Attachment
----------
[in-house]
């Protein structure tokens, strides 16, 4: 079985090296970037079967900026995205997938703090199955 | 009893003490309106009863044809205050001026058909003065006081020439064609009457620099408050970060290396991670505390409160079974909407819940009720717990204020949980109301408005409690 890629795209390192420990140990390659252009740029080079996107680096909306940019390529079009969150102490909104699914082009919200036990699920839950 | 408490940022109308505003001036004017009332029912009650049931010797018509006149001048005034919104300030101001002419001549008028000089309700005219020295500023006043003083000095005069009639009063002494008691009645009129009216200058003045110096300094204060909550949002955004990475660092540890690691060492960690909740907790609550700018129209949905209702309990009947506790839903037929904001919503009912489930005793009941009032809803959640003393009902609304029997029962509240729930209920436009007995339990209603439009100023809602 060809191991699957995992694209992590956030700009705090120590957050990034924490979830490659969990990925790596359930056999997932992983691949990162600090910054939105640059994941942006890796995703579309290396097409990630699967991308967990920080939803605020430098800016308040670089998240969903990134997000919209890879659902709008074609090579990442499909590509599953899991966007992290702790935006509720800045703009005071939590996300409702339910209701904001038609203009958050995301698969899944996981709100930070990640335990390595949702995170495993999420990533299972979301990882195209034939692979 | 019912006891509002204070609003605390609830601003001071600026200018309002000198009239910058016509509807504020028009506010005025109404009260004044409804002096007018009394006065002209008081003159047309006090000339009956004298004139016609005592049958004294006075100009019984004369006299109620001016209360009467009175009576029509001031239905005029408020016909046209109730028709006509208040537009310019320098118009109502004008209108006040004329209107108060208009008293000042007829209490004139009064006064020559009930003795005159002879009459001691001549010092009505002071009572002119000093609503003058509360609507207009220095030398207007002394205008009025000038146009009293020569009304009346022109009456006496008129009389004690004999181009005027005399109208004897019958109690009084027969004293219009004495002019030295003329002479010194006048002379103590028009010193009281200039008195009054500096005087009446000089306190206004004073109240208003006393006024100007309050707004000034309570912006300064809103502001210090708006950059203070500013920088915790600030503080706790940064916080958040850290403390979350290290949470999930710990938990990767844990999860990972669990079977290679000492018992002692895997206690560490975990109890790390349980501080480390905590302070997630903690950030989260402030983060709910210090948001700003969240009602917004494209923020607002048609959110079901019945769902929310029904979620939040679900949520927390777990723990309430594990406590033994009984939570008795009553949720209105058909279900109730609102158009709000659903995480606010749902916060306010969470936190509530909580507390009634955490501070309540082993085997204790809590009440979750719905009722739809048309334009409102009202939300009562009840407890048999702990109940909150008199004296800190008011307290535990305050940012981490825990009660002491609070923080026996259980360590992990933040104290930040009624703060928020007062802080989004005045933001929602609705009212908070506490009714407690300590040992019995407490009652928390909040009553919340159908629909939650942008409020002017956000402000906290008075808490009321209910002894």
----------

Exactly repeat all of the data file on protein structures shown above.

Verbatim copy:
[in-house]
């Protein structure tokens, strides 16, 4: 079985090296970037079967900026995205997938703090199955 | 009893003490309106009863044809205050001026058909003065006081020439064609009457620099408050970060290396991670505390409160079974909407819940009720717990204020949980109301408005409690 890629795209390192420990140990390659252009740029080079996107680096909306940019390529079009969150102490909104699914082009919200036990699920839950 | 408490940022109308505003001036004017009332029912009650049931010797018509006149001048005034919104300030101001002419001549008028000089309700005219020295500023006043003083000095005069009639009063002494008691009645009129009216200058003045110096300094204060909550949002955004990475660092540890690691060492960690909740907790609550700018129209949905209702309990009947506790839903037929904001919503009912489930005793009941009032809803959640003393009902609304029997029962509240729930209920436009007995339990209603439009100023809602 060809191991699957995992694209992590956030700009705090120590957050990034924490979830490659969990990925790596359930056999997932992983691949990162600090910054939105640059994941942006890796995703579309290396097409990630699967991308967990920080939803605020430098800016308040670089998240969903990134997000919209890879659902709008074609090579990442499909590509599953899991966007992290702790935006509720800045703009005071939590996300409702339910209701904001038609203009958050995301698969899944996981709100930070990640335990390595949702995170495993999420990533299972979301990882195209034939692979 | 019912006891509002204070609003605390609830601003001071600026200018309002000198009239910058016509509807504020028009506010005025109404009260004044409804002096007018009394006065002209008081003159047309006090000339009956004298004139016609005592049958004294006075100009019984004369006299109620001016209360009467009175009576029509001031239905005029408020016909046209109730028709006509208040537009310019320098118009109502004008209108006040004329209107108060208009008293000042007829209490004139009064006064020559009930003795005159002879009459001691001549010092009505002071009572002119000093609503003058509360609507207009220095030398207007002394205008009025000038146009009293020569009304009346022109009456006496008129009389004690004999181009005027005399109208004897019958109690009084027969004293219009004495002019030295003329002479010194006048002379103590028009010193009281200039008195009054500096005087009446000089306190206004004073109240208003006393006024100007309050707004000034309570912006300064809103502001210090708006950059203070500013920088915790600030503080706790940064916080958040850290403390979350290290949470999930710990938990990767844990999860990972669990079977290679000492018992002692895997206690560490975990109890790390349980501080480390905590302070997630903690950030989260402030983060709910210090948001700003969240009602917004494209923020607002048609959110079901019945769902929310029904979620939040679900949520927390777990723990309430594990406590033994009984939570008795009553949720209105058909279900109730609102158009709000659903995480606010749902916060306010969470936190509530909580507390009634955490501070309540082993085997204790809590009440979750719905009722739809048309334009409102009202939300009562009840407890048999702990109940909150008199004296800190008011307290535990305050940012981490825990009660002491609070923080026996259980360590992990933040104290930040009624703060928020007062802080989004005045933001929602609705009212908070506490009714407690300590040992019995407490009652928390909040009553919340159908629909939650942008409020002017956000402000906290008075808490009321209910002894």